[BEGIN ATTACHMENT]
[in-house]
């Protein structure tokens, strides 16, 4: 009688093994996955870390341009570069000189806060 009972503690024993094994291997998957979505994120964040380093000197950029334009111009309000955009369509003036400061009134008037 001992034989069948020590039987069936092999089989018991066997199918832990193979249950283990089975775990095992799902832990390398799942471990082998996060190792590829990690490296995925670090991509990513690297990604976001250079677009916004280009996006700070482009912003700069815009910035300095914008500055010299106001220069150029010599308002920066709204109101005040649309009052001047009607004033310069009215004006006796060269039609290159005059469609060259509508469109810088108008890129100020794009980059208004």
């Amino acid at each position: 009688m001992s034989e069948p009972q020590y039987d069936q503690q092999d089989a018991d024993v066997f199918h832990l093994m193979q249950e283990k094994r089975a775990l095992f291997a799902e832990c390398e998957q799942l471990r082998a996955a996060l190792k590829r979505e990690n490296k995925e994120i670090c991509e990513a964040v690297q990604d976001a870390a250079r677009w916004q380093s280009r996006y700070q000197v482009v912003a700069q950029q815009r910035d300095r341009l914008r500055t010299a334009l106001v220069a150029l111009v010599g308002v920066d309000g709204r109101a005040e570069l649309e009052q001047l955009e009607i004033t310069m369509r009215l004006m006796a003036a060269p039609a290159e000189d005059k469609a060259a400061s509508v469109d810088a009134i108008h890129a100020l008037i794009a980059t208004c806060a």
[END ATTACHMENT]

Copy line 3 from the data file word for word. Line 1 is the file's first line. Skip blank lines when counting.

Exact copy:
């Amino acid at each position: 009688m001992s034989e069948p009972q020590y039987d069936q503690q092999d089989a018991d024993v066997f199918h832990l093994m193979q249950e283990k094994r089975a775990l095992f291997a799902e832990c390398e998957q799942l471990r082998a996955a996060l190792k590829r979505e990690n490296k995925e994120i670090c991509e990513a964040v690297q990604d976001a870390a250079r677009w916004q380093s280009r996006y700070q000197v482009v912003a700069q950029q815009r910035d300095r341009l914008r500055t010299a334009l106001v220069a150029l111009v010599g308002v920066d309000g709204r109101a005040e570069l649309e009052q001047l955009e009607i004033t310069m369509r009215l004006m006796a003036a060269p039609a290159e000189d005059k469609a060259a400061s509508v469109d810088a009134i108008h890129a100020l008037i794009a980059t208004c806060a």